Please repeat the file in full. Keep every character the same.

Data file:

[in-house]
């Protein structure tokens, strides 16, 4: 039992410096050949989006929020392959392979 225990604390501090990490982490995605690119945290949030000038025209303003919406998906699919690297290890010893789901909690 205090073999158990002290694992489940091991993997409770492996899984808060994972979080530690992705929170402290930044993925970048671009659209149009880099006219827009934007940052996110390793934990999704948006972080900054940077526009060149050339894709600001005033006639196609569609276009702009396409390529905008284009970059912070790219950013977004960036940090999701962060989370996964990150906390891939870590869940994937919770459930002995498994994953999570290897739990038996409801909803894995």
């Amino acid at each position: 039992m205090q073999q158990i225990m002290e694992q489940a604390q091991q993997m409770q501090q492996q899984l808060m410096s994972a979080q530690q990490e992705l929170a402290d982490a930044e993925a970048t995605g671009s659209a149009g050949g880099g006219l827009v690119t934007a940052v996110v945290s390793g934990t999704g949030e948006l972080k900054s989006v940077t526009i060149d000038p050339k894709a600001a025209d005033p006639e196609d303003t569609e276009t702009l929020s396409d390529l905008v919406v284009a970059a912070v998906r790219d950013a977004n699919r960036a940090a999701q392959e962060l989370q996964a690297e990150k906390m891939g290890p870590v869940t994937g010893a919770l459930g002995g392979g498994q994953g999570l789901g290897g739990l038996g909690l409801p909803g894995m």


[in-house]
């Protein structure tokens, strides 16, 4: 039992410096050949989006929020392959392979 225990604390501090990490982490995605690119945290949030000038025209303003919406998906699919690297290890010893789901909690 205090073999158990002290694992489940091991993997409770492996899984808060994972979080530690992705929170402290930044993925970048671009659209149009880099006219827009934007940052996110390793934990999704948006972080900054940077526009060149050339894709600001005033006639196609569609276009702009396409390529905008284009970059912070790219950013977004960036940090999701962060989370996964990150906390891939870590869940994937919770459930002995498994994953999570290897739990038996409801909803894995």
């Amino acid at each position: 039992m205090q073999q158990i225990m002290e694992q489940a604390q091991q993997m409770q501090q492996q899984l808060m410096s994972a979080q530690q990490e992705l929170a402290d982490a930044e993925a970048t995605g671009s659209a149009g050949g880099g006219l827009v690119t934007a940052v996110v945290s390793g934990t999704g949030e948006l972080k900054s989006v940077t526009i060149d000038p050339k894709a600001a025209d005033p006639e196609d303003t569609e276009t702009l929020s396409d390529l905008v919406v284009a970059a912070v998906r790219d950013a977004n699919r960036a940090a999701q392959e962060l989370q996964a690297e990150k906390m891939g290890p870590v869940t994937g010893a919770l459930g002995g392979g498994q994953g999570l789901g290897g739990l038996g909690l409801p909803g894995m």